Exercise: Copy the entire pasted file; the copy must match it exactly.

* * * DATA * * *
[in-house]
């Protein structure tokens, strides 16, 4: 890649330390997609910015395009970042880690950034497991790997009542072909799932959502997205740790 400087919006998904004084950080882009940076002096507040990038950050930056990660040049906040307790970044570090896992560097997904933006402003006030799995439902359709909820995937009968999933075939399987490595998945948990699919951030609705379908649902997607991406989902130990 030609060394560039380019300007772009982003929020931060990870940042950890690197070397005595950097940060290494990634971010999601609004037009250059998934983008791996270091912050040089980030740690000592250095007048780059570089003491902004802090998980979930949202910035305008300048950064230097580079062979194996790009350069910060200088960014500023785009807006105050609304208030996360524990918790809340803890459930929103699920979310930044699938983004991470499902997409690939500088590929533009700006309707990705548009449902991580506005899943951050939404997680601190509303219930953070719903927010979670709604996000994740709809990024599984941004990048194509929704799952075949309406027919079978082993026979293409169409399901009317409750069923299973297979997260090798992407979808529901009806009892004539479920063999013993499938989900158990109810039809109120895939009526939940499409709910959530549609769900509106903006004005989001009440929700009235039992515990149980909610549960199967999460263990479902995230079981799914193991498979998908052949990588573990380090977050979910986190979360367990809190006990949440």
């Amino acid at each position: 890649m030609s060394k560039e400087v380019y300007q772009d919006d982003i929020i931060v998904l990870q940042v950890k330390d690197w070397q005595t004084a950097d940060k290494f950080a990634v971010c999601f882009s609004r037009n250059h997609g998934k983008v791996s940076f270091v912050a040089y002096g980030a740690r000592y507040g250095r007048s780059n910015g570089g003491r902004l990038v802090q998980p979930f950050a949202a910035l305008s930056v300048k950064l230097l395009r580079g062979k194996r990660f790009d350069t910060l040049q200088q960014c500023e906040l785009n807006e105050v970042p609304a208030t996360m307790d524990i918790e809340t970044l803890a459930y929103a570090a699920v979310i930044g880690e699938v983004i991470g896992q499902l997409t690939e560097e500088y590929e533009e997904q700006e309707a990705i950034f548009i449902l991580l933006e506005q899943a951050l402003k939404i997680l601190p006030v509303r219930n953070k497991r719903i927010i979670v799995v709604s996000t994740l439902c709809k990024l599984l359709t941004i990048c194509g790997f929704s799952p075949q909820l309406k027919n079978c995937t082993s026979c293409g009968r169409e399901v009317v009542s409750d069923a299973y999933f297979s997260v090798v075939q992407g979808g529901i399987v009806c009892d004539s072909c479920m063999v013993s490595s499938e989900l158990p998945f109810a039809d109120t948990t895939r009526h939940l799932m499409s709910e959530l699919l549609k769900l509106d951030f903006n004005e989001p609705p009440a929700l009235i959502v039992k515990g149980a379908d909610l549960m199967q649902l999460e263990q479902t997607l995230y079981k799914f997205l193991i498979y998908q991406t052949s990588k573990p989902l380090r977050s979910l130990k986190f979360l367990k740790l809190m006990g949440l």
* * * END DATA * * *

[in-house]
């Protein structure tokens, strides 16, 4: 890649330390997609910015395009970042880690950034497991790997009542072909799932959502997205740790 400087919006998904004084950080882009940076002096507040990038950050930056990660040049906040307790970044570090896992560097997904933006402003006030799995439902359709909820995937009968999933075939399987490595998945948990699919951030609705379908649902997607991406989902130990 030609060394560039380019300007772009982003929020931060990870940042950890690197070397005595950097940060290494990634971010999601609004037009250059998934983008791996270091912050040089980030740690000592250095007048780059570089003491902004802090998980979930949202910035305008300048950064230097580079062979194996790009350069910060200088960014500023785009807006105050609304208030996360524990918790809340803890459930929103699920979310930044699938983004991470499902997409690939500088590929533009700006309707990705548009449902991580506005899943951050939404997680601190509303219930953070719903927010979670709604996000994740709809990024599984941004990048194509929704799952075949309406027919079978082993026979293409169409399901009317409750069923299973297979997260090798992407979808529901009806009892004539479920063999013993499938989900158990109810039809109120895939009526939940499409709910959530549609769900509106903006004005989001009440929700009235039992515990149980909610549960199967999460263990479902995230079981799914193991498979998908052949990588573990380090977050979910986190979360367990809190006990949440």
């Amino acid at each position: 890649m030609s060394k560039e400087v380019y300007q772009d919006d982003i929020i931060v998904l990870q940042v950890k330390d690197w070397q005595t004084a950097d940060k290494f950080a990634v971010c999601f882009s609004r037009n250059h997609g998934k983008v791996s940076f270091v912050a040089y002096g980030a740690r000592y507040g250095r007048s780059n910015g570089g003491r902004l990038v802090q998980p979930f950050a949202a910035l305008s930056v300048k950064l230097l395009r580079g062979k194996r990660f790009d350069t910060l040049q200088q960014c500023e906040l785009n807006e105050v970042p609304a208030t996360m307790d524990i918790e809340t970044l803890a459930y929103a570090a699920v979310i930044g880690e699938v983004i991470g896992q499902l997409t690939e560097e500088y590929e533009e997904q700006e309707a990705i950034f548009i449902l991580l933006e506005q899943a951050l402003k939404i997680l601190p006030v509303r219930n953070k497991r719903i927010i979670v799995v709604s996000t994740l439902c709809k990024l599984l359709t941004i990048c194509g790997f929704s799952p075949q909820l309406k027919n079978c995937t082993s026979c293409g009968r169409e399901v009317v009542s409750d069923a299973y999933f297979s997260v090798v075939q992407g979808g529901i399987v009806c009892d004539s072909c479920m063999v013993s490595s499938e989900l158990p998945f109810a039809d109120t948990t895939r009526h939940l799932m499409s709910e959530l699919l549609k769900l509106d951030f903006n004005e989001p609705p009440a929700l009235i959502v039992k515990g149980a379908d909610l549960m199967q649902l999460e263990q479902t997607l995230y079981k799914f997205l193991i498979y998908q991406t052949s990588k573990p989902l380090r977050s979910l130990k986190f979360l367990k740790l809190m006990g949440l």